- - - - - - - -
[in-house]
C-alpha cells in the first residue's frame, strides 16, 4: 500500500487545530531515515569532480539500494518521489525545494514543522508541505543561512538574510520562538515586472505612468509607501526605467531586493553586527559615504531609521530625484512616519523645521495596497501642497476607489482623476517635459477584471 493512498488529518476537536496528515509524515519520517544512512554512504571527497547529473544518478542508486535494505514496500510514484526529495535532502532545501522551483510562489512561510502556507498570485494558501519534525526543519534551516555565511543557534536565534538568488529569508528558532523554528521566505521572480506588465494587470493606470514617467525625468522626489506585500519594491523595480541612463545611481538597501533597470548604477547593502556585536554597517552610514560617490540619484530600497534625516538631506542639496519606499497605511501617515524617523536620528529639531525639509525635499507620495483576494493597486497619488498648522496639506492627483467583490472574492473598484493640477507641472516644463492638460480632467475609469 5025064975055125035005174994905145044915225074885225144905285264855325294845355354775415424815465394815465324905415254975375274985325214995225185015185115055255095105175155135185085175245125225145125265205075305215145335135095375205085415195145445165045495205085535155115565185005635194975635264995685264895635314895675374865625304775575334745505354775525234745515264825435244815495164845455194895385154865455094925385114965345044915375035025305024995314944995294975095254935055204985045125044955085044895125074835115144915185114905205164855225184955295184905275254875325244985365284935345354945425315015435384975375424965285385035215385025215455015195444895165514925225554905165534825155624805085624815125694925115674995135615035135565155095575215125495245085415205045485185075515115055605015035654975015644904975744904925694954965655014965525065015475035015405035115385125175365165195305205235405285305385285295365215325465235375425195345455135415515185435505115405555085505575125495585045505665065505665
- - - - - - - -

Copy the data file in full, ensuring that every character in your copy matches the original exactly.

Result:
[in-house]
C-alpha cells in the first residue's frame, strides 16, 4: 500500500487545530531515515569532480539500494518521489525545494514543522508541505543561512538574510520562538515586472505612468509607501526605467531586493553586527559615504531609521530625484512616519523645521495596497501642497476607489482623476517635459477584471 493512498488529518476537536496528515509524515519520517544512512554512504571527497547529473544518478542508486535494505514496500510514484526529495535532502532545501522551483510562489512561510502556507498570485494558501519534525526543519534551516555565511543557534536565534538568488529569508528558532523554528521566505521572480506588465494587470493606470514617467525625468522626489506585500519594491523595480541612463545611481538597501533597470548604477547593502556585536554597517552610514560617490540619484530600497534625516538631506542639496519606499497605511501617515524617523536620528529639531525639509525635499507620495483576494493597486497619488498648522496639506492627483467583490472574492473598484493640477507641472516644463492638460480632467475609469 5025064975055125035005174994905145044915225074885225144905285264855325294845355354775415424815465394815465324905415254975375274985325214995225185015185115055255095105175155135185085175245125225145125265205075305215145335135095375205085415195145445165045495205085535155115565185005635194975635264995685264895635314895675374865625304775575334745505354775525234745515264825435244815495164845455194895385154865455094925385114965345044915375035025305024995314944995294975095254935055204985045125044955085044895125074835115144915185114905205164855225184955295184905275254875325244985365284935345354945425315015435384975375424965285385035215385025215455015195444895165514925225554905165534825155624805085624815125694925115674995135615035135565155095575215125495245085415205045485185075515115055605015035654975015644904975744904925694954965655014965525065015475035015405035115385125175365165195305205235405285305385285295365215325465235375425195345455135415515185435505115405555085505575125495585045505665065505665